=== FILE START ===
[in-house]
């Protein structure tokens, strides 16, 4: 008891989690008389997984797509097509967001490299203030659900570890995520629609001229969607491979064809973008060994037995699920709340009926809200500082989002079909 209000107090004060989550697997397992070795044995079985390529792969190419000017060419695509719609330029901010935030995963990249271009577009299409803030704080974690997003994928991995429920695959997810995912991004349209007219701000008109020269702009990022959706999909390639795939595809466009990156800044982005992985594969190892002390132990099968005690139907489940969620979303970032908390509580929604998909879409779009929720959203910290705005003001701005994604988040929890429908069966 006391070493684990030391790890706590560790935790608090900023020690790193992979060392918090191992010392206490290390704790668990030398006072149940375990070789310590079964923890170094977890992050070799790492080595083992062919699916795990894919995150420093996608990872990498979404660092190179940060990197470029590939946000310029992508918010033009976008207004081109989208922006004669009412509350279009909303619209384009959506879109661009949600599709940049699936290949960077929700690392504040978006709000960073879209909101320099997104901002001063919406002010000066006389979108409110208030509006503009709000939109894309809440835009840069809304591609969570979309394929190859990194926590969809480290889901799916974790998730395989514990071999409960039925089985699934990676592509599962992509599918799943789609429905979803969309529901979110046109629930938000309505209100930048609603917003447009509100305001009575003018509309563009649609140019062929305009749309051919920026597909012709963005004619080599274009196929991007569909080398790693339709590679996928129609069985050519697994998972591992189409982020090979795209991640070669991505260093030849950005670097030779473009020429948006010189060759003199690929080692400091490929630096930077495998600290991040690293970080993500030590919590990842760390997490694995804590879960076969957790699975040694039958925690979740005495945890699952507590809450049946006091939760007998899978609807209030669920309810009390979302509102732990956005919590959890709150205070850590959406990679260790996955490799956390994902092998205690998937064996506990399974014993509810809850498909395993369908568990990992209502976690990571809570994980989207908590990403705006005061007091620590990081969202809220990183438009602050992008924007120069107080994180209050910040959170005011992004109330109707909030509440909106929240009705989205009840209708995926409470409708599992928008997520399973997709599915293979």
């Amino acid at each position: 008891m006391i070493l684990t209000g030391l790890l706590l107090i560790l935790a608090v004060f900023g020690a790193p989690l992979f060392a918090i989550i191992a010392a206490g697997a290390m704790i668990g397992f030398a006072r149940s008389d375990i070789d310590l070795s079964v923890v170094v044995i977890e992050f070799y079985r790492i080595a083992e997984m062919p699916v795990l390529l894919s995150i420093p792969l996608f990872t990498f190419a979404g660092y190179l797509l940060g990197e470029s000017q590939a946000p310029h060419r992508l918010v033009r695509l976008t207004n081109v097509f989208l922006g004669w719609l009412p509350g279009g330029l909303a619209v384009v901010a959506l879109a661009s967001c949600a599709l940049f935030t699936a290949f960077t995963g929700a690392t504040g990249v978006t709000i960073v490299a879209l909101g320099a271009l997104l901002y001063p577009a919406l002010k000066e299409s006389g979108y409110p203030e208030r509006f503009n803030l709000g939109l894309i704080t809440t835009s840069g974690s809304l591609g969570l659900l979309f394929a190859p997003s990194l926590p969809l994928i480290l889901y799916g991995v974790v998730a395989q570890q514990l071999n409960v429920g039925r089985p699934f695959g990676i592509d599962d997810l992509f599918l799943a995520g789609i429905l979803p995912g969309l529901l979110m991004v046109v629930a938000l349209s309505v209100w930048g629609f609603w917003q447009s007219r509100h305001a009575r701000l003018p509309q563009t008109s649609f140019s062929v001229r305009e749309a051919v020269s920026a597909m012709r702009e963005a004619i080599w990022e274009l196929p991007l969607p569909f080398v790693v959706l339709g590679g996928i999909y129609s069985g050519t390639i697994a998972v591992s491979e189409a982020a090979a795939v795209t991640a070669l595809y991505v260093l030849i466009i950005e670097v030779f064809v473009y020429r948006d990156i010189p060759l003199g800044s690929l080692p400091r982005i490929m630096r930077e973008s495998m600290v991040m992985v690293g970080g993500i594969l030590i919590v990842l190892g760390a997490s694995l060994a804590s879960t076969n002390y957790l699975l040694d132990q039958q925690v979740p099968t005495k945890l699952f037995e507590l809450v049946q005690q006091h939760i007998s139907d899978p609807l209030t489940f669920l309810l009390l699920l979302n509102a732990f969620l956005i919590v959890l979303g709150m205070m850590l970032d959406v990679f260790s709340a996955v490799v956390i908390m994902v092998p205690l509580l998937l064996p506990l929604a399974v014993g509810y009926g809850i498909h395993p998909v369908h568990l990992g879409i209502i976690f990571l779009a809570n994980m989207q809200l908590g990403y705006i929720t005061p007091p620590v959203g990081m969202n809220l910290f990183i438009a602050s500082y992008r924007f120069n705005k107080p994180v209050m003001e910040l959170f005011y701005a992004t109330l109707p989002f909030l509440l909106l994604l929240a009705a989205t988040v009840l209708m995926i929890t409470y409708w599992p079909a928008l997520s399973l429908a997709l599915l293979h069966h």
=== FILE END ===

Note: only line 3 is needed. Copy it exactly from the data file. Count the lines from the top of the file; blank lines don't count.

């Amino acid at each position: 008891m006391i070493l684990t209000g030391l790890l706590l107090i560790l935790a608090v004060f900023g020690a790193p989690l992979f060392a918090i989550i191992a010392a206490g697997a290390m704790i668990g397992f030398a006072r149940s008389d375990i070789d310590l070795s079964v923890v170094v044995i977890e992050f070799y079985r790492i080595a083992e997984m062919p699916v795990l390529l894919s995150i420093p792969l996608f990872t990498f190419a979404g660092y190179l797509l940060g990197e470029s000017q590939a946000p310029h060419r992508l918010v033009r695509l976008t207004n081109v097509f989208l922006g004669w719609l009412p509350g279009g330029l909303a619209v384009v901010a959506l879109a661009s967001c949600a599709l940049f935030t699936a290949f960077t995963g929700a690392t504040g990249v978006t709000i960073v490299a879209l909101g320099a271009l997104l901002y001063p577009a919406l002010k000066e299409s006389g979108y409110p203030e208030r509006f503009n803030l709000g939109l894309i704080t809440t835009s840069g974690s809304l591609g969570l659900l979309f394929a190859p997003s990194l926590p969809l994928i480290l889901y799916g991995v974790v998730a395989q570890q514990l071999n409960v429920g039925r089985p699934f695959g990676i592509d599962d997810l992509f599918l799943a995520g789609i429905l979803p995912g969309l529901l979110m991004v046109v629930a938000l349209s309505v209100w930048g629609f609603w917003q447009s007219r509100h305001a009575r701000l003018p509309q563009t008109s649609f140019s062929v001229r305009e749309a051919v020269s920026a597909m012709r702009e963005a004619i080599w990022e274009l196929p991007l969607p569909f080398v790693v959706l339709g590679g996928i999909y129609s069985g050519t390639i697994a998972v591992s491979e189409a982020a090979a795939v795209t991640a070669l595809y991505v260093l030849i466009i950005e670097v030779f064809v473009y020429r948006d990156i010189p060759l003199g800044s690929l080692p400091r982005i490929m630096r930077e973008s495998m600290v991040m992985v690293g970080g993500i594969l030590i919590v990842l190892g760390a997490s694995l060994a804590s879960t076969n002390y957790l699975l040694d132990q039958q925690v979740p099968t005495k945890l699952f037995e507590l809450v049946q005690q006091h939760i007998s139907d899978p609807l209030t489940f669920l309810l009390l699920l979302n509102a732990f969620l956005i919590v959890l979303g709150m205070m850590l970032d959406v990679f260790s709340a996955v490799v956390i908390m994902v092998p205690l509580l998937l064996p506990l929604a399974v014993g509810y009926g809850i498909h395993p998909v369908h568990l990992g879409i209502i976690f990571l779009a809570n994980m989207q809200l908590g990403y705006i929720t005061p007091p620590v959203g990081m969202n809220l910290f990183i438009a602050s500082y992008r924007f120069n705005k107080p994180v209050m003001e910040l959170f005011y701005a992004t109330l109707p989002f909030l509440l909106l994604l929240a009705a989205t988040v009840l209708m995926i929890t409470y409708w599992p079909a928008l997520s399973l429908a997709l599915l293979h069966h």